But while Amy and Ryan knew each other, their co-author Heather Kelly was unknown to them until her husband was buried just a few rows away at Arlington. Marine Lt. Robert Kelly, a son of a prominent general, was killed by an IED in Afghanistan. Heather received her casualty notification five hours early as the Marine Corps leaders wanted to make sure she found out at the same time as her father-in-law, and they had moved his alert forward so that he would learn from a friend instead of the list of casualties he would see in the morning.

Heather turned to black humor to get through the funeral process. She and her brother-in-law created a running joke about her riding into the funeral on an elephant to properly honor Robert, a joke that came about after a funeral director tried to upsell the family on a decorative guest book.

Heather continued the joke in front of some Marines, and they ran with it:

They were eager to fulfill the wishes of a fallen hero’s family, and God bless them, they actually half-seriously discussed getting me to the Washington Zoo. I think they may have even placed a phone call to the zoo to arrange for me to pet an elephant, which they figured would be a close second to leasing one for the day. Ah, Marines. No better friends in the world, no worse enemies.

Heather met the other two women after Amy wrote an op-ed about remembering her husband not only as “a warrior for freedom” but also an “ambassador of kindness.”

Now, all three women work through the Travis Manion Foundation to foster kindness and a dedication to service in the next generation and to help veterans and Gold Star families find continued purpose and opportunities to serve in their community. Their book, The Knock at the Door, came out November 5.

popular

This is the last tank airborne units jumped into combat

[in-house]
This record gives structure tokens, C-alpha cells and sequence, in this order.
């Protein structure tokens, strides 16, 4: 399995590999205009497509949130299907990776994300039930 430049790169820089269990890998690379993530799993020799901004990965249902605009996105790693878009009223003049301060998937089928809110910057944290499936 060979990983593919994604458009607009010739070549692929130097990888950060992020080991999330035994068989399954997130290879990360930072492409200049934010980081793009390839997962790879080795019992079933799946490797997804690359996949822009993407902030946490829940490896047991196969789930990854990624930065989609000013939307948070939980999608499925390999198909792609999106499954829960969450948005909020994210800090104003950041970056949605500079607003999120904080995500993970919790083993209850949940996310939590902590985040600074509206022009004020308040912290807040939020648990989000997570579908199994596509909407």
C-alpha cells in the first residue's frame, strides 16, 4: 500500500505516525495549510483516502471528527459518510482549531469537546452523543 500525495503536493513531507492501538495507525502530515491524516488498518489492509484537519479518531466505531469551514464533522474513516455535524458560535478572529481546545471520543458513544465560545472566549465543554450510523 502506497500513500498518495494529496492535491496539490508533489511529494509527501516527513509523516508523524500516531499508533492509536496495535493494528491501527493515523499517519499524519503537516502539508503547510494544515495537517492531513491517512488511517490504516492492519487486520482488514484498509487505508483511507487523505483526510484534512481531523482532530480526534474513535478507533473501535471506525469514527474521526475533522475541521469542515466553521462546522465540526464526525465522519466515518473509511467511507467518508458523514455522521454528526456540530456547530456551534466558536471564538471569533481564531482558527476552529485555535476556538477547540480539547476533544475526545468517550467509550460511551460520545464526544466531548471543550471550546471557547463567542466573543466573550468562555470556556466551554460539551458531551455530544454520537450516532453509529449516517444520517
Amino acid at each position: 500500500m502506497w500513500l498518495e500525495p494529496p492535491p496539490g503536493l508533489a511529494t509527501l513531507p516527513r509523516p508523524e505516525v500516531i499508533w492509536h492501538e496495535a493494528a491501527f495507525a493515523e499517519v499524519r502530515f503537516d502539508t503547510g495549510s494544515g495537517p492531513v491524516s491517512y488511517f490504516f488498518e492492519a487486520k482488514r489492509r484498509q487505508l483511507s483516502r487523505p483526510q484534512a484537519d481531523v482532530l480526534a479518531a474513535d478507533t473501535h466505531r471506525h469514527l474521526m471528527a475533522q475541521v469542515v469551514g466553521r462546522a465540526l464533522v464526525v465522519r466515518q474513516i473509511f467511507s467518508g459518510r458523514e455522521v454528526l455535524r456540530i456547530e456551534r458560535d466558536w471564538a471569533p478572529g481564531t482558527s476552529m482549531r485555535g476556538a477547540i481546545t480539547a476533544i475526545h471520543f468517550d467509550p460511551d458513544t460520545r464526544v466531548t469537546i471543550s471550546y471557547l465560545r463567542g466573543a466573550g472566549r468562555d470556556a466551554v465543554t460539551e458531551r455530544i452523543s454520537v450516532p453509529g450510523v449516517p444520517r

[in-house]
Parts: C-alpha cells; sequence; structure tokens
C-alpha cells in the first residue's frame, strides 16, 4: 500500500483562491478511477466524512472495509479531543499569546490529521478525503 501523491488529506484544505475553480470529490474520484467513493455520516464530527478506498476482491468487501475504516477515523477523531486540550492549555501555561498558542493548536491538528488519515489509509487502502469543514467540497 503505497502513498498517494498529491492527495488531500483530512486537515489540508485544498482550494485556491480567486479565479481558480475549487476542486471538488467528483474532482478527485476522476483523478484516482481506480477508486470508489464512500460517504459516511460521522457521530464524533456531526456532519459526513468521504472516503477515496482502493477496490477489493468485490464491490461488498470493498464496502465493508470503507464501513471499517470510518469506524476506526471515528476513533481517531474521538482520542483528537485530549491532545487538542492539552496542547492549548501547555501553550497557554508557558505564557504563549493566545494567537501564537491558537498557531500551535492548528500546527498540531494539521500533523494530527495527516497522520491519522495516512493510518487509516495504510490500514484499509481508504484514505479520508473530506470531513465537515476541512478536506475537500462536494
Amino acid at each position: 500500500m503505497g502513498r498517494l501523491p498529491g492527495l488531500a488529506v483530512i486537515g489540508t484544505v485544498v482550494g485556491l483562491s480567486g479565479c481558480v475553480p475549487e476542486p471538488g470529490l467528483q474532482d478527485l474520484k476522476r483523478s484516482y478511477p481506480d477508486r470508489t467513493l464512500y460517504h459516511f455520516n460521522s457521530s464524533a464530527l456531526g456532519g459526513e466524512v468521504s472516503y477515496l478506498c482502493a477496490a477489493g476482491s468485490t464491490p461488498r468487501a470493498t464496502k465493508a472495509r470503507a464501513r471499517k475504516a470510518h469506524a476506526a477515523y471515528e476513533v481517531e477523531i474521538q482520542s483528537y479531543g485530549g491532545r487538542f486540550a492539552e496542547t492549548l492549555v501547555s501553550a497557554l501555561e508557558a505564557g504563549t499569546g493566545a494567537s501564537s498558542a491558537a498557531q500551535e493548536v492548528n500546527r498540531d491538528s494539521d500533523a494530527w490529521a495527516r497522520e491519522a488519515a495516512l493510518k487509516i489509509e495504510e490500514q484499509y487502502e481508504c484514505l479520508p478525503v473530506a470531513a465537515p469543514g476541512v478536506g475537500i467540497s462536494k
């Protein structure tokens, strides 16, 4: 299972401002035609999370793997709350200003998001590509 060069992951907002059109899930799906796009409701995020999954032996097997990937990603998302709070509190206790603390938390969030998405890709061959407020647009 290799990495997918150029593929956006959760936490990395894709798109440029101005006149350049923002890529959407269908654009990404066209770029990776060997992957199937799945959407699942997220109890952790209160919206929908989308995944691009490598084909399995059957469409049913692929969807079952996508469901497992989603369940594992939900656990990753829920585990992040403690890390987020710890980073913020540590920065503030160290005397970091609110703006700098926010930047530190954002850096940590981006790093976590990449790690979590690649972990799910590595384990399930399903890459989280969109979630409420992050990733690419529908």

Airborne forces face a problem whenever they have to jump behind enemy lines — whether it’s to seize an enemy airfield or to take and hold territory.


The paratroopers can’t bring their own armor support, because America doesn’t currently have an airborne-certified tank or large armored vehicle. (The Stryker and the Light Armored Vehicle have undergone successful airdrop tests, but neither has been certified).

But it wasn’t always this way. During the Cold War, Airborne forces relied on the M551 Sheridan, an Airborne-capable light tank first fielded in 1969.

Europe’s best plan to defeat Napoleon depended on not fighting him
The M551 Sheridan tank was a 16-ton tank made primarily of aluminum and employed by airborne forces. (Photo: U.S. Army)

The Sheridan was a replacement for the World War II-era Mk. VII Tetrarch tank and the M22 Locust Airborne tank. The Tetrarch was a British glider-capable light tank and the M22 was an American tank custom-built for glider insertion.

The M551, unlike its predecessors, was airdrop-capable, meaning it could be inserted using parachutes instead of gliders. The tank was also used with the Low-Altitude Parachute Extraction System, an airdrop system that allowed the U.S. to drop the tanks from a few feet to a few dozen feet off the ground.

Europe’s best plan to defeat Napoleon depended on not fighting him
An M551 Sheridan is pulled from the back of a C-130 by the Low-Altitude Parachute Extraction System. (Photo: U.S. Air Force)

The Sheridan was crewed by four people and weighed 16 tons, light enough that it could actually swim through the water. It was powered by a 300-hp diesel engine and could hit approximately 45 mph. It could travel 373 miles between fill-ups.

The tank used an experimental 152mm gun that could fire missiles or tank rounds. Even its tank rounds were experimental, though — they used a combustible casing instead of the standard brass casings.

Europe’s best plan to defeat Napoleon depended on not fighting him
The M551 Sheridan tank firing a Shillelagh missile. (Photo: U.S. Army)

The Sheridan served well in Vietnam and Panama. During Operation Just Cause, it was even airdropped into combat, allowing paratroopers to bring their own fire support to the battlefield.